Is dark matter’s main rival theory dead? There’s bad news from the Cassini spacecraft and other recent tests

One of the biggest mysteries in astrophysics today is that the forces in galaxies do not seem to add up. Galaxies rotate much faster than predicted by applying Newtons law of gravity to their visible matter, despite those...

Why are algorithms called algorithms? A brief history of the Persian polymath you’ve likely never heard of

Algorithms have become integral to our lives. From social media apps to Netflix, algorithms learn your preferences and prioritise the content you are shown. Google Maps and artificial intelligence are nothing without...

IceCube researchers detect a rare type of energetic neutrino sent from powerful astronomical objects

About a trillion tiny particles called neutrinos pass through you every second. Created during the Big Bang, these relic neutrinos exist throughout the entire universe, but they cant harm you. In fact, only one of them is...

The Mars Sample Return mission has a shaky future, and NASA is calling on private companies for backup

A critical NASA mission in the search for life beyond Earth, Mars Sample Return, is in trouble. Its budget has ballooned from US$5 billion to over $11 billion, and the sample return date may slip from the end of this...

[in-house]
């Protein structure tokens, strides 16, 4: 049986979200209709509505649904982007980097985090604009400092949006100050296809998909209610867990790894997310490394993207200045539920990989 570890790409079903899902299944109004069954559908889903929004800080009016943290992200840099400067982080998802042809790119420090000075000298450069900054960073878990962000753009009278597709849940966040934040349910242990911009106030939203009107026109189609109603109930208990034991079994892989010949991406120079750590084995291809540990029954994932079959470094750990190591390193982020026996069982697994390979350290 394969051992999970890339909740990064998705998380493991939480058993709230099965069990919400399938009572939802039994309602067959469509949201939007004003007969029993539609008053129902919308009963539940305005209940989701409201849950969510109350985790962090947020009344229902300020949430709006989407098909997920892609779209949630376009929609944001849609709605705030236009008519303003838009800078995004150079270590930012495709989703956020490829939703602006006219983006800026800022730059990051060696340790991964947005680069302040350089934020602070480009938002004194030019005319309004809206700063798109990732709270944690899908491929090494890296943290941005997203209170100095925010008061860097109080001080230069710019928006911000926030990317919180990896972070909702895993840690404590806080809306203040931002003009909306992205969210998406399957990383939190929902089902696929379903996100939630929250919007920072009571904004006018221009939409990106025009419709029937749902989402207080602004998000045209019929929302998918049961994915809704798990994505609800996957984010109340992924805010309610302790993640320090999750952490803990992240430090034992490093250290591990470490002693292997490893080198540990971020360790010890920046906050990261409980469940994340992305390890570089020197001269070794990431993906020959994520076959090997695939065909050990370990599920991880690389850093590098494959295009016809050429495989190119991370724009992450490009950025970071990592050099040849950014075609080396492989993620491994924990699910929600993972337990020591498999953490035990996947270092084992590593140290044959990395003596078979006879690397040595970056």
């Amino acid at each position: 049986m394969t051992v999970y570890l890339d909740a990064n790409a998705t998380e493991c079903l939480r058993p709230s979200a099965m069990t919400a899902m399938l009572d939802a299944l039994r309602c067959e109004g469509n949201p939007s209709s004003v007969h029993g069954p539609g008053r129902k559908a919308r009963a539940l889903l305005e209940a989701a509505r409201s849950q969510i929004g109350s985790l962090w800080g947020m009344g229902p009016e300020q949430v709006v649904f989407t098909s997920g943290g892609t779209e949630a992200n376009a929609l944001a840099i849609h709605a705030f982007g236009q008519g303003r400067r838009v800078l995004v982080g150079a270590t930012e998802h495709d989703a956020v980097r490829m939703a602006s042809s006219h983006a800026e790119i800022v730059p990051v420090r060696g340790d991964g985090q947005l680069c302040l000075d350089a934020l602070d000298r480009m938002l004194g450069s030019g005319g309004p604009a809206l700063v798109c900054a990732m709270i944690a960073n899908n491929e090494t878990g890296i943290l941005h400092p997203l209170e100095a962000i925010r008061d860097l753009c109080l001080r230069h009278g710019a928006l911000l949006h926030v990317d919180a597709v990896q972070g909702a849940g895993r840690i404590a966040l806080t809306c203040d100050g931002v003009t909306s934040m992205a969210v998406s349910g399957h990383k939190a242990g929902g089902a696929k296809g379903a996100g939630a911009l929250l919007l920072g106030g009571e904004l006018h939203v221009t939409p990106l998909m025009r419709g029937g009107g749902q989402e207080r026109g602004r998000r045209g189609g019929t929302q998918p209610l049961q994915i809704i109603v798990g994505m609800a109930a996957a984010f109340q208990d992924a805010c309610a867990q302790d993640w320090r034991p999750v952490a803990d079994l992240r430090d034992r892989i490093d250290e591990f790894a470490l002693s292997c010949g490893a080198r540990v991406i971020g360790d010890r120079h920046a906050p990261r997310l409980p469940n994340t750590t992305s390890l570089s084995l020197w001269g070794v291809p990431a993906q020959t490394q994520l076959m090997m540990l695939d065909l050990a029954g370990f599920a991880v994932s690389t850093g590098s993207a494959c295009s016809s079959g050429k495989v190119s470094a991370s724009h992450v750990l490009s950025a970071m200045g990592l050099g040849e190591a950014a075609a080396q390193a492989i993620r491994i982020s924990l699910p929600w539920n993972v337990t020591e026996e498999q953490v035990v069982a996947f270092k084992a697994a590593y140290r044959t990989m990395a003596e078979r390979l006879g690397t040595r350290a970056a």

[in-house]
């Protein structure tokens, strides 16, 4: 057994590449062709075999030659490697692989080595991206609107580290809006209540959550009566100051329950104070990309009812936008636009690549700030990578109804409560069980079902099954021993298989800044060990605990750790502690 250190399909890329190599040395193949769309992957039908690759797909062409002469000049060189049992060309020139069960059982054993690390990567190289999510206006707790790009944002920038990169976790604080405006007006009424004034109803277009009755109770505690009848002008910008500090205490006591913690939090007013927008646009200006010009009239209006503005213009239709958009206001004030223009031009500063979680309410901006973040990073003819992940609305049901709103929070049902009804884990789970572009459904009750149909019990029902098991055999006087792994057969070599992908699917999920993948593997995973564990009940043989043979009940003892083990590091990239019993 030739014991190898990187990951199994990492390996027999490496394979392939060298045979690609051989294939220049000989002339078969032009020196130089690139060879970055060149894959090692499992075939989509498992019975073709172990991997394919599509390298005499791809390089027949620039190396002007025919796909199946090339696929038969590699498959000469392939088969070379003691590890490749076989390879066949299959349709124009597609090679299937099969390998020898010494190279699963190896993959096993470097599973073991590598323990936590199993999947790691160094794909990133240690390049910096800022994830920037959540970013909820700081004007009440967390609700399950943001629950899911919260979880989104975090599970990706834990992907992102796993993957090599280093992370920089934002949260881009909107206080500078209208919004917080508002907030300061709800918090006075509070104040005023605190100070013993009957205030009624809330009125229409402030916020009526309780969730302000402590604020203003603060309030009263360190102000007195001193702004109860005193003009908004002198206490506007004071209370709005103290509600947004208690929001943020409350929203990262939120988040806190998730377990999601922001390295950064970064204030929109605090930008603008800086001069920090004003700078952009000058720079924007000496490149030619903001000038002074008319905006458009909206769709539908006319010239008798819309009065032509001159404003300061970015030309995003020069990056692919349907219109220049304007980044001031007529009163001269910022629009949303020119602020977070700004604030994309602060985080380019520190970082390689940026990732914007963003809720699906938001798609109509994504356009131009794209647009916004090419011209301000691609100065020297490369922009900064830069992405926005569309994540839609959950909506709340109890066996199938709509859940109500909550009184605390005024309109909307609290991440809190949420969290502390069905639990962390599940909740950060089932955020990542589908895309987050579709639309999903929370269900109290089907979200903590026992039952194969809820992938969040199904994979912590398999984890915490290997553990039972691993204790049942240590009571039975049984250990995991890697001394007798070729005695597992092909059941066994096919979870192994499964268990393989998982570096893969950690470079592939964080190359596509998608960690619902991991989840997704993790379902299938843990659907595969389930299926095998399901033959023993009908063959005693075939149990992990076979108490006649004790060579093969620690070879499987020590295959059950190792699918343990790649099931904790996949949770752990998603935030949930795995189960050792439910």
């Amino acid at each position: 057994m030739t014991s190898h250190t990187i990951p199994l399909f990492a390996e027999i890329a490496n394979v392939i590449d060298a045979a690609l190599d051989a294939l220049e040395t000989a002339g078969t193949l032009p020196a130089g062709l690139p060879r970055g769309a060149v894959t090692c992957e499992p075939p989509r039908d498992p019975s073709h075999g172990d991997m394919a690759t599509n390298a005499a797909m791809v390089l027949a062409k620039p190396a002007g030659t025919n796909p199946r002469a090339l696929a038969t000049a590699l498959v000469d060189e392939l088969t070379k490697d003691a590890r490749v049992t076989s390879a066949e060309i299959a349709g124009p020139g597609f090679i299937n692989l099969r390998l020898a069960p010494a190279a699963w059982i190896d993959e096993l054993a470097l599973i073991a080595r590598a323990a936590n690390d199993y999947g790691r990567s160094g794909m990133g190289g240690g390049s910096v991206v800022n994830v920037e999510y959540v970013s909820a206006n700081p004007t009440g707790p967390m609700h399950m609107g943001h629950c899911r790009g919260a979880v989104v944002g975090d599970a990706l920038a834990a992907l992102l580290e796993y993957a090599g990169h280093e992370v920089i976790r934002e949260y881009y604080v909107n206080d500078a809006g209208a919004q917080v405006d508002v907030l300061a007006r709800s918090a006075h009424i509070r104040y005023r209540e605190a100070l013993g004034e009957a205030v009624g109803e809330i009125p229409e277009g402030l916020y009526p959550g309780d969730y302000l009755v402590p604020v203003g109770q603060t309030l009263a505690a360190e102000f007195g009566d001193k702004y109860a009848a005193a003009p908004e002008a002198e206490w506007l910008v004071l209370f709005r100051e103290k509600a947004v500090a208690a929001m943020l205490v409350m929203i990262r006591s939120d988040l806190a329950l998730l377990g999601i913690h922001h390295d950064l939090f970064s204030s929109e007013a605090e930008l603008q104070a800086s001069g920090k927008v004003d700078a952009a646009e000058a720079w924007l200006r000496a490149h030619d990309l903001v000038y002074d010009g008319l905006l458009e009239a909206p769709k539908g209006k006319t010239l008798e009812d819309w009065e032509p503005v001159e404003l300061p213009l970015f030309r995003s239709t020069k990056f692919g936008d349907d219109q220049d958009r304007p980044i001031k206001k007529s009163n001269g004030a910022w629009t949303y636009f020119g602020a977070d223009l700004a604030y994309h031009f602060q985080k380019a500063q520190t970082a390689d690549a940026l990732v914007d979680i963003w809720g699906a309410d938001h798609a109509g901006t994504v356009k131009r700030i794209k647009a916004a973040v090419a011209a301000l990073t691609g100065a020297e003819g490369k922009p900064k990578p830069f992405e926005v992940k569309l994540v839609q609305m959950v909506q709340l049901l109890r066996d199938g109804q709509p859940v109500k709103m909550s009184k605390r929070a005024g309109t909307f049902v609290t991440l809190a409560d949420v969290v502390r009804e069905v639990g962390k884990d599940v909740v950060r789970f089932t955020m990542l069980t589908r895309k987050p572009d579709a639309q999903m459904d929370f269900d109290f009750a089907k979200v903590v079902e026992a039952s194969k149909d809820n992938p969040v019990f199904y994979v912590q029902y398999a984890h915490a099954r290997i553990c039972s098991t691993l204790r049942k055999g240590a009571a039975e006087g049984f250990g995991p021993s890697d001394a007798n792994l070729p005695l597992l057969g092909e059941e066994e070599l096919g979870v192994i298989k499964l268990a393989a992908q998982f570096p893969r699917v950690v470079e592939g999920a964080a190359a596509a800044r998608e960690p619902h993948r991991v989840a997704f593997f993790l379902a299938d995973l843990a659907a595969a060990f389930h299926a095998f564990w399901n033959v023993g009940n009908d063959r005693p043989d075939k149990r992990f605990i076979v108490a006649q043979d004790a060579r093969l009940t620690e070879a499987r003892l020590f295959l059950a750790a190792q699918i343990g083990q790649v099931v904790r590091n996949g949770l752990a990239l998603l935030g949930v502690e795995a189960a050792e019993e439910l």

Technology

Adidas Originals and 100 Thieves Debut Collaborative Collection Blending Gaming and Fashion

Adidas Originals and 100 Thieves have launched their first collaborative collection, combining gaming culture with fashion innovation. The collection includes garments, footwear, and accessories, featuring the standout...

Samsung to Increase Outsourcing Smartphone Production in China to 25% of 2024 Output

Samsung plans to significantly boost its smartphone production by outsourcing to Chinese manufacturers, increasing output from 44 million to 67 million units. Samsungs Outsourcing Strategy Targets Cost...

Elon Musk’s xAI to Build Oracle-Powered Supercomputer, Expands Grok to Europe

Elon Musk revealed that xAI plans to construct a supercomputer, partnering with Oracle, to enhance its AI automaton Grok. The company targets operational status by autumn 2025. Building a Future with Oracle In a...

Trump Vows US Will Lead Crypto Industry, Rejects ‘Second Place’

Former President Donald Trump vowed to support cryptocurrency enterprises, asserting the US should not settle for second place in the crypto industry. Trumps Vision for Crypto Dominance As per Cointelegraph, Trump...